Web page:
on earth she would expect—a man her husband once sent to prison. Tennessee
This is my first full-length Indie-published novel. When it was finished, I hired a professional editor I had worked with before. I wanted to make sure my indie books were every bit as good as my traditionally published ones.
Please give us the first page of the book.
Blake Ramsey was in over his head and he knew it. He shoved the kilo of cocaine deep within his desk and slammed the drawer shut. This was the unadulterated stuff, worth well over a hundred grand on the street—a heady number for a small town lawyer.
After locking the desk drawer, he strode over to this law office’s large front window, slit the blinds, and stared out at the dark, rain-slicked streets of Fallen Oak,
. It was June, his favorite time of
year—rain or no rain. This was his home, his Mayberry, the county to which he
had devoted his life. Tennessee
This was also where he had taught an adult Sunday school class for the past eight years and won the office of county prosecutor by running on a zero-drug-tolerance platform.
His wife, Erin, would be shocked and upset when she discovered what he had gotten himself into. He longed to call her and explain, but no cell phone service was available in the remote area of
where she and their teenage daughter were on a mission trip with their church. Honduras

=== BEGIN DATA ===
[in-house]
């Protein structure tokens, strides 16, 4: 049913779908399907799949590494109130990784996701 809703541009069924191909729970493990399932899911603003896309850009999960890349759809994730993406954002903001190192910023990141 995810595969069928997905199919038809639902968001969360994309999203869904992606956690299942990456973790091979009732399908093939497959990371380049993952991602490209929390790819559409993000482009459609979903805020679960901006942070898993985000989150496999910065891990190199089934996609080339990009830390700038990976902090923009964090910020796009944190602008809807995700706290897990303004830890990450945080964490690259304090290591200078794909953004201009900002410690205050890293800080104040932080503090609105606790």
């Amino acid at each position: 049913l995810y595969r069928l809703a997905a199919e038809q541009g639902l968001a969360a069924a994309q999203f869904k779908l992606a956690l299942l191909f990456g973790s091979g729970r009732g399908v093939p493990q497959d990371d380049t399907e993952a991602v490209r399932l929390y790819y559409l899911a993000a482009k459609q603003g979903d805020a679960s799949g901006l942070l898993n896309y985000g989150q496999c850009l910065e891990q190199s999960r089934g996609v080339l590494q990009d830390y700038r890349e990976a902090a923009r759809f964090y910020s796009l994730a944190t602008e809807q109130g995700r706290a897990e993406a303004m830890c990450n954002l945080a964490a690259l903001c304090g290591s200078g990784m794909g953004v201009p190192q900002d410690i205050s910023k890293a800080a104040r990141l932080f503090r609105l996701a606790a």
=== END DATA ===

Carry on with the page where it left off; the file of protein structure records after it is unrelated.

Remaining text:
He couldn’t have told her the truth anyway, at least not over the phone. In the past week, he had begun to suspect that his telephones might be bugged. It wasn’t as though he had training in such things so he wasn’t sure. All he knew was that he needed to be careful.
Still, it would be nice to hear
Tonight he wished with all his heart that he had become a plumber, a mechanic, an accountant, or anything at all except a county prosecutor. As much as he had once loved the law, tonight he wished he had chosen a profession that didn’t constantly pit him against the worst elements and temptations in the county.
How can readers find you on the Internet?My website is: http://SerenaBMiller.com
Thank you, Serena, for sharing this new book with us. I just started reading it today.
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A Way of Escape: A Novel - paperback
A Way of Escape: A Novel - Kindle